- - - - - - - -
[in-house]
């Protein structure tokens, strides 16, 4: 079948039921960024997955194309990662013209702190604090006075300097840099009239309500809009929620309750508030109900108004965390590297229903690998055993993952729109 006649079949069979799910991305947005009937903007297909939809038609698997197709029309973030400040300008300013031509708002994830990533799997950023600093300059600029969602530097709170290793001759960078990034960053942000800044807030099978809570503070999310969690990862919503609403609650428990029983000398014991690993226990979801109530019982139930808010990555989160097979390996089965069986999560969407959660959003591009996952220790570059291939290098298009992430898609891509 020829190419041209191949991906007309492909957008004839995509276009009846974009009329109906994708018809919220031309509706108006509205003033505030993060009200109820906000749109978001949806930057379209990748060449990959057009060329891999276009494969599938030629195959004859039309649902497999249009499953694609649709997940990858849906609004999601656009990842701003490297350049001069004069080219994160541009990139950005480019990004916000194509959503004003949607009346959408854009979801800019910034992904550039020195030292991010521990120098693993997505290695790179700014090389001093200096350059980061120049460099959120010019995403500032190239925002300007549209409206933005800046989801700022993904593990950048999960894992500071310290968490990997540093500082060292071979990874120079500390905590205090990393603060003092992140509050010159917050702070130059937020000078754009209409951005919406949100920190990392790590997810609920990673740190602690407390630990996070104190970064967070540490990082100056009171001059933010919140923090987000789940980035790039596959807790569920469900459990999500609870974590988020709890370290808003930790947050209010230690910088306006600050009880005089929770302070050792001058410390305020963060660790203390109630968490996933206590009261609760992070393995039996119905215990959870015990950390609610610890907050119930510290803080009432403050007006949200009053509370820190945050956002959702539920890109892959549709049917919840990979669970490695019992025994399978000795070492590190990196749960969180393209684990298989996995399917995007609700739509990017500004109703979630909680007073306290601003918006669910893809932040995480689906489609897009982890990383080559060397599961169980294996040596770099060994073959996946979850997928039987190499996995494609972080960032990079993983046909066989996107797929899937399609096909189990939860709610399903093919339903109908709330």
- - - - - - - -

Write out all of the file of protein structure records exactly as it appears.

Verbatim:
[in-house]
């Protein structure tokens, strides 16, 4: 079948039921960024997955194309990662013209702190604090006075300097840099009239309500809009929620309750508030109900108004965390590297229903690998055993993952729109 006649079949069979799910991305947005009937903007297909939809038609698997197709029309973030400040300008300013031509708002994830990533799997950023600093300059600029969602530097709170290793001759960078990034960053942000800044807030099978809570503070999310969690990862919503609403609650428990029983000398014991690993226990979801109530019982139930808010990555989160097979390996089965069986999560969407959660959003591009996952220790570059291939290098298009992430898609891509 020829190419041209191949991906007309492909957008004839995509276009009846974009009329109906994708018809919220031309509706108006509205003033505030993060009200109820906000749109978001949806930057379209990748060449990959057009060329891999276009494969599938030629195959004859039309649902497999249009499953694609649709997940990858849906609004999601656009990842701003490297350049001069004069080219994160541009990139950005480019990004916000194509959503004003949607009346959408854009979801800019910034992904550039020195030292991010521990120098693993997505290695790179700014090389001093200096350059980061120049460099959120010019995403500032190239925002300007549209409206933005800046989801700022993904593990950048999960894992500071310290968490990997540093500082060292071979990874120079500390905590205090990393603060003092992140509050010159917050702070130059937020000078754009209409951005919406949100920190990392790590997810609920990673740190602690407390630990996070104190970064967070540490990082100056009171001059933010919140923090987000789940980035790039596959807790569920469900459990999500609870974590988020709890370290808003930790947050209010230690910088306006600050009880005089929770302070050792001058410390305020963060660790203390109630968490996933206590009261609760992070393995039996119905215990959870015990950390609610610890907050119930510290803080009432403050007006949200009053509370820190945050956002959702539920890109892959549709049917919840990979669970490695019992025994399978000795070492590190990196749960969180393209684990298989996995399917995007609700739509990017500004109703979630909680007073306290601003918006669910893809932040995480689906489609897009982890990383080559060397599961169980294996040596770099060994073959996946979850997928039987190499996995494609972080960032990079993983046909066989996107797929899937399609096909189990939860709610399903093919339903109908709330």